Leviticus 20, Ecclesiastes 3, Psalm 106

Today’s readings are Leviticus 20, Ecclesiastes 3, and Psalm 106.

This devotional is about Psalm 106.

This song asks for God’s help (vv. 4-5) and his re-gathering of the people of Israel from other nations (v. 47) in the context of praising God for his work by reviewing all he had done for Israel. As he recounted how God worked for his people, he noted that the ancient Israelites (v. 7) and his own contemporary Israelites (v. 6) were guilty of forgetting God’s works. Verse 7 put it this way, “they gave no thought to your miracles; they did not remember your many kindnesses, and they rebelled by the sea, the Red Sea.” Later in verse 13 we read, “But they soon forgot what he had done and did not wait for his plan to unfold.” Also, verse 21 says, “They forgot the God who saved them, who had done great things in Egypt....”

When we forget what God has done for us, we stop trusting him to do anything for us and rebel against his word. Could this be going on in your life? Are you entertaining faithless thoughts about the Lord or even acting outside of his will because you’ve forgotten about all that he has done for you?

Despite our failures to remember God and his works, God is merciful to us. Right after verse 7 said “they did not remember your many kindnesses....” verse 8 followed with, “Yet he saved them for his name’s sake, to make his mighty power known.” We often faithless, but God is faithful. He desire to work in your life so that you will glorify him and others will see how glorious he is.

So, if you have forgotten God’s work in your life, here’s an opportunity to change your mind (aka, “repent”). Think back over your life of instances where God showed his goodness to you even when you didn’t deserve it. Write it down, even. Then praise the Lord for his faithfulness as the Psalmist did in verses 1 and 48 and ask him to help you wherever you need it (vv. 4-5, 47).

Psalms 105-107

Today, read Psalms 105-107.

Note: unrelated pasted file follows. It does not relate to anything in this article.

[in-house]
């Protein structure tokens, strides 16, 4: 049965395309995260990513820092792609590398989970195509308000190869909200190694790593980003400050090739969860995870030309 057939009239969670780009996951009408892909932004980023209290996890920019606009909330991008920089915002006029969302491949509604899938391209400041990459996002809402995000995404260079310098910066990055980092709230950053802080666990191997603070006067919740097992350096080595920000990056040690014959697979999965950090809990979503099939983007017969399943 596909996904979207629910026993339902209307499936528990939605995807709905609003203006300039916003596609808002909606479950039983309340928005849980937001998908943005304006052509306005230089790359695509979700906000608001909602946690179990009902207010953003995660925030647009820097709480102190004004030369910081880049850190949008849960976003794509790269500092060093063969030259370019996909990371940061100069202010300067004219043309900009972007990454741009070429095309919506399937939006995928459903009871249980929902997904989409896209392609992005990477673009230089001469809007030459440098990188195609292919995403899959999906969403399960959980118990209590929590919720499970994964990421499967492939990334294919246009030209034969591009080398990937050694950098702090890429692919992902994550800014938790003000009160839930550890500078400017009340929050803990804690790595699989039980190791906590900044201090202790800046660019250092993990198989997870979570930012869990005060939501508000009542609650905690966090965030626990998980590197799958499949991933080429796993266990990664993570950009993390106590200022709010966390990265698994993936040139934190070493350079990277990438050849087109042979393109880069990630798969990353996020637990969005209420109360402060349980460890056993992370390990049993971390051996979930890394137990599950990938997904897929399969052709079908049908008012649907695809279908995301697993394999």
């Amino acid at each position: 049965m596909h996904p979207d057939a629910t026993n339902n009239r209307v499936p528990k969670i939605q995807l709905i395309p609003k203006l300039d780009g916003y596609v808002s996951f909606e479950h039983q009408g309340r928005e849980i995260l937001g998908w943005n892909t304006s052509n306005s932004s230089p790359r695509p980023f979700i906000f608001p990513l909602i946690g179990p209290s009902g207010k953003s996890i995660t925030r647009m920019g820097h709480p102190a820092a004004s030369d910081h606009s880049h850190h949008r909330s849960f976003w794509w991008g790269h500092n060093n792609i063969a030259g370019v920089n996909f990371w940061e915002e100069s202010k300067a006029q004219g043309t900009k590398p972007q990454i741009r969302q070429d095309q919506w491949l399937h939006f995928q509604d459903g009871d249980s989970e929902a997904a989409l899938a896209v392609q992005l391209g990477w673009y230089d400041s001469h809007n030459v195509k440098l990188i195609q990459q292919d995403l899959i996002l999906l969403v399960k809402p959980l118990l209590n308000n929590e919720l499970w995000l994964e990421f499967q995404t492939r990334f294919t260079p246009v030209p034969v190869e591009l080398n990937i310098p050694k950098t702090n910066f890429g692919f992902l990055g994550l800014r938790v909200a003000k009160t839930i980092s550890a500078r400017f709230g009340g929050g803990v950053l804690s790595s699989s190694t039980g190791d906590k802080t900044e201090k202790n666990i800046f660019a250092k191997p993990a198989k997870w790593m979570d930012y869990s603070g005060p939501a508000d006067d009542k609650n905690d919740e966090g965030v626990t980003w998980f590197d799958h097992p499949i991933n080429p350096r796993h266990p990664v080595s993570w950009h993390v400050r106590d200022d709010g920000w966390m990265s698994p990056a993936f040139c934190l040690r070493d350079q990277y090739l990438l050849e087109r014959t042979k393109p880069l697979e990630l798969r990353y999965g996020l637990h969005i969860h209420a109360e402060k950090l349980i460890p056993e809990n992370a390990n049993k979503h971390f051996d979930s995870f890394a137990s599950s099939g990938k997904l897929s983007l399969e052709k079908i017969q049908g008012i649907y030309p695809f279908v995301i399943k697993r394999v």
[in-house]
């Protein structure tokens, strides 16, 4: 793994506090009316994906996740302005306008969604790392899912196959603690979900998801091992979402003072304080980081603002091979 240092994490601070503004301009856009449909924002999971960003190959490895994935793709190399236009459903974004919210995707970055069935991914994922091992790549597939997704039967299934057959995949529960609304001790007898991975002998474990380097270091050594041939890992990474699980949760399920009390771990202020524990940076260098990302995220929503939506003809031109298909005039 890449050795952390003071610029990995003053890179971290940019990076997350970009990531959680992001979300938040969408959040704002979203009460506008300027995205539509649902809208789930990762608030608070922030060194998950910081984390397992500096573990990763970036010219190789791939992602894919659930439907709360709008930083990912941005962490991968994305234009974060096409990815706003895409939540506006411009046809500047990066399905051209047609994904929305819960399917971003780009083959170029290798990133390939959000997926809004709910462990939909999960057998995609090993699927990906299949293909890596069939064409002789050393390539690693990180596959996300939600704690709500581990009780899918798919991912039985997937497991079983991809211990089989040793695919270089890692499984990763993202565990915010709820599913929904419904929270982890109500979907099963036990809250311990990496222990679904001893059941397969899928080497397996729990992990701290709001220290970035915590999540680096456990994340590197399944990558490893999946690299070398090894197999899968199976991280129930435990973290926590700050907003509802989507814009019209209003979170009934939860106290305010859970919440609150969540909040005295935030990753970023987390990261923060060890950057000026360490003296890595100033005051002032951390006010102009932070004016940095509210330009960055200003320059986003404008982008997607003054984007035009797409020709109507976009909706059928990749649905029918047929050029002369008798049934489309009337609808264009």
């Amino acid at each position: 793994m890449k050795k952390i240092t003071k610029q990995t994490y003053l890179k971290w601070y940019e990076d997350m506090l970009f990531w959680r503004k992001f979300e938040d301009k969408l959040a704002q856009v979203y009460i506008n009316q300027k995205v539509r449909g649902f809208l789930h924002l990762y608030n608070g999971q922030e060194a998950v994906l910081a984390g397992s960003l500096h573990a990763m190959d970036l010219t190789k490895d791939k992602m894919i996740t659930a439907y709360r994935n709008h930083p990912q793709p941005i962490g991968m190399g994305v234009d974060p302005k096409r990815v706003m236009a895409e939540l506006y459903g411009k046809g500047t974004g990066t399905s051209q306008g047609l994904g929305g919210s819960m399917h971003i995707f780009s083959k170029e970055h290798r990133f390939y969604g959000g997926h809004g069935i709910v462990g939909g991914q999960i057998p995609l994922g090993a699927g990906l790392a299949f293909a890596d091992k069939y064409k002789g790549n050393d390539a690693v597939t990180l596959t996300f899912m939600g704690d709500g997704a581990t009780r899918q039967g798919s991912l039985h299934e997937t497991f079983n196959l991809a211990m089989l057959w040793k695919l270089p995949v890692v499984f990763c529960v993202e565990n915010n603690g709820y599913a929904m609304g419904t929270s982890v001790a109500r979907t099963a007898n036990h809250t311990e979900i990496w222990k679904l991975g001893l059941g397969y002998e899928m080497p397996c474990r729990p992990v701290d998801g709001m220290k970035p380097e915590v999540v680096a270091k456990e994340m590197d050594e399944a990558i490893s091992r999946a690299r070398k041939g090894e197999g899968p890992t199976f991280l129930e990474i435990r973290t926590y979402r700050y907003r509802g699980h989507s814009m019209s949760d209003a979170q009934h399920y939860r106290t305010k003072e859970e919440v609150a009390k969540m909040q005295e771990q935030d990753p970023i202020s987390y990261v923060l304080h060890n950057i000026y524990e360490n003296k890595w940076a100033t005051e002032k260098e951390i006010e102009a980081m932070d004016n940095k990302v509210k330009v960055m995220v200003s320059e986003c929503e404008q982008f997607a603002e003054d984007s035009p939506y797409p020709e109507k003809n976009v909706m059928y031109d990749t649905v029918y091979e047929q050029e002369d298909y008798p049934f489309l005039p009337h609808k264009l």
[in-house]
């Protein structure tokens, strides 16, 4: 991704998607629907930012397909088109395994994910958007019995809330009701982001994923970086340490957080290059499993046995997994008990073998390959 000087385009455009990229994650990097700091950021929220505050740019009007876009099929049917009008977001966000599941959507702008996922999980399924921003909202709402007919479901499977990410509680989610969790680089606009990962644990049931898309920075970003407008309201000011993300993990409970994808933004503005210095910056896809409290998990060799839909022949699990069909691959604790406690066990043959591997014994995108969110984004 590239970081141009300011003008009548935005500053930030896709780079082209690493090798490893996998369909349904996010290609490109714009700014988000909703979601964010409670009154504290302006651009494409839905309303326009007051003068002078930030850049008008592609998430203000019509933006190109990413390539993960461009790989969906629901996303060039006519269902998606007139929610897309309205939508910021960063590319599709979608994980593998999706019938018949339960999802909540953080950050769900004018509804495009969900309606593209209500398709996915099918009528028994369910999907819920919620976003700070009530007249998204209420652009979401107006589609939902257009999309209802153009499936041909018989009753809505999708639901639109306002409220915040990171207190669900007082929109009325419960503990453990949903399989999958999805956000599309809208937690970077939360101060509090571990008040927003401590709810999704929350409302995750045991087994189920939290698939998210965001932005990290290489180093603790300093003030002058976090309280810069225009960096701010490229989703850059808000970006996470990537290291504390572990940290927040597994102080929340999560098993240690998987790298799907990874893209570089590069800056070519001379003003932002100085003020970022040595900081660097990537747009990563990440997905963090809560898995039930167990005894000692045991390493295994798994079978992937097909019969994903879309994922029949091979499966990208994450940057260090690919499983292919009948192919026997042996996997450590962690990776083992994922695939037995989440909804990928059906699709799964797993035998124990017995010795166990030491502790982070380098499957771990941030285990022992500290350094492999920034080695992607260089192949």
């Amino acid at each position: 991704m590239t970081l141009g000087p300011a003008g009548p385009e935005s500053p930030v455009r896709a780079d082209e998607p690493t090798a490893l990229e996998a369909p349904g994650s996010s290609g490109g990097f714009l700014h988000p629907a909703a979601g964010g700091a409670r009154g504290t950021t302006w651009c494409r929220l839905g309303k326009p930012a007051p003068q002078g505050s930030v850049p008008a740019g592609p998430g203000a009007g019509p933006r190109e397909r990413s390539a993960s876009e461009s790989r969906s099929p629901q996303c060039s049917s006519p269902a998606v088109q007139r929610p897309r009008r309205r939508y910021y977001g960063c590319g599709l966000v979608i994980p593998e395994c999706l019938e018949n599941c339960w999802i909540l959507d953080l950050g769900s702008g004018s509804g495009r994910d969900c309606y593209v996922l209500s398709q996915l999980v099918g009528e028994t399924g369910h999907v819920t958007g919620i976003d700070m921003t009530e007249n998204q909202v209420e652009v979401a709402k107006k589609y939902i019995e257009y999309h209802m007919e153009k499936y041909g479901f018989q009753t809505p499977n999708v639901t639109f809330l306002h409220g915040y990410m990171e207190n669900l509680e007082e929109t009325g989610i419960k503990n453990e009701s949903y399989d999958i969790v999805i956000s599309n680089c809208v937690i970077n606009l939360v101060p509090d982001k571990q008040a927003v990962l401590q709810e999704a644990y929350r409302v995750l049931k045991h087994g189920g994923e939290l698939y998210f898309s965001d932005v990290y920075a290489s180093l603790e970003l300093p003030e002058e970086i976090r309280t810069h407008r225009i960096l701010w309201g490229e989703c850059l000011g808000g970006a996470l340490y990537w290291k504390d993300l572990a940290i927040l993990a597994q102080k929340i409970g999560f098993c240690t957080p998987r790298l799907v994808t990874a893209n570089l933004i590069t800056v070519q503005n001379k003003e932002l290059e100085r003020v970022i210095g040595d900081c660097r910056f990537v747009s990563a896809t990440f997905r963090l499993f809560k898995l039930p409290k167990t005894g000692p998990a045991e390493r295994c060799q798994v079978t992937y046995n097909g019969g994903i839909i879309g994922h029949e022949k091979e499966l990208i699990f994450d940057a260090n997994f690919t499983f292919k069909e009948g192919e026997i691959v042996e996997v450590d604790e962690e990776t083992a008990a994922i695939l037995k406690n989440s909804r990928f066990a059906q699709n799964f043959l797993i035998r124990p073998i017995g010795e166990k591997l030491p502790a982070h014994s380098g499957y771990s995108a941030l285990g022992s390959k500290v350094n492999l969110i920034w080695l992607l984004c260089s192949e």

These lengthy songs that we read today encourage us to sing and give thanks to God for his goodness and love. They also encourage us to remember God’s acts in the past--both his acts of salvation and his punishments for disobedience. Each of these songs draws from Israel’s history with the Lord and urges us not to forget what God has done.

We are all at risk of forgetting the lessons of the past or of not recognizing their significance for us. When we read in Psalm 106:14, “In the desert they gave in to their craving; in the wilderness they put God to the test. So he gave them what they asked for, but sent a wasting disease among them,” did you think about how God might do something like that in your own life? Is there some craving you have in your heart that you are striving for and might even be asking God for? Have you thought about whether that thing would be honoring to God if you got it? Have you considered that there might be the pricetag of “a wasting disease” (or something like it) attached to that thing? Do you understand that living by faith means trusting God to provide what you need and to protect you from appealing things that might lead to your own destruciton?

Think back over your life for a moment. Can you think of anything you once wanted that would have been a disaster? Maybe a job opportunity that seemed so perfect... at Enron, a company that spectacularly exploded and went out of business. Maybe it is a relationship with someone you could have married but now, looking back, you can see what a disaster that would have been?